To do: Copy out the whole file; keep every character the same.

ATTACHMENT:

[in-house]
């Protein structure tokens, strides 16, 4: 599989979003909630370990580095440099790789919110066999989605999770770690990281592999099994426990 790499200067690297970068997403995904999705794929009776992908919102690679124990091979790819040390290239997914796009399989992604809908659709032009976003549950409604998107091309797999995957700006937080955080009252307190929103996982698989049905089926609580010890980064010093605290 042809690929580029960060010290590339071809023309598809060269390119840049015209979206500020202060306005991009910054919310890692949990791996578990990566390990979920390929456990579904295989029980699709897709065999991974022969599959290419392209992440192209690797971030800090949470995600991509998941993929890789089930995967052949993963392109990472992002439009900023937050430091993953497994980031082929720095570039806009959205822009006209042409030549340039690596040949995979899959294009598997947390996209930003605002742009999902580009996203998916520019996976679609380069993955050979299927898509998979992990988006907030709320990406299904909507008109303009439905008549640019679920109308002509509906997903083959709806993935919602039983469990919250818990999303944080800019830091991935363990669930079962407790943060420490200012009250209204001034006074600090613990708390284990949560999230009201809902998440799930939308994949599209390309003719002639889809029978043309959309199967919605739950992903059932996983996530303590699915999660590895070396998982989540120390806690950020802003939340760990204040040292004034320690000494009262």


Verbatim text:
[in-house]
């Protein structure tokens, strides 16, 4: 599989979003909630370990580095440099790789919110066999989605999770770690990281592999099994426990 790499200067690297970068997403995904999705794929009776992908919102690679124990091979790819040390290239997914796009399989992604809908659709032009976003549950409604998107091309797999995957700006937080955080009252307190929103996982698989049905089926609580010890980064010093605290 042809690929580029960060010290590339071809023309598809060269390119840049015209979206500020202060306005991009910054919310890692949990791996578990990566390990979920390929456990579904295989029980699709897709065999991974022969599959290419392209992440192209690797971030800090949470995600991509998941993929890789089930995967052949993963392109990472992002439009900023937050430091993953497994980031082929720095570039806009959205822009006209042409030549340039690596040949995979899959294009598997947390996209930003605002742009999902580009996203998916520019996976679609380069993955050979299927898509998979992990988006907030709320990406299904909507008109303009439905008549640019679920109308002509509906997903083959709806993935919602039983469990919250818990999303944080800019830091991935363990669930079962407790943060420490200012009250209204001034006074600090613990708390284990949560999230009201809902998440799930939308994949599209390309003719002639889809029978043309959309199967919605739950992903059932996983996530303590699915999660590895070396998982989540120390806690950020802003939340760990204040040292004034320690000494009262």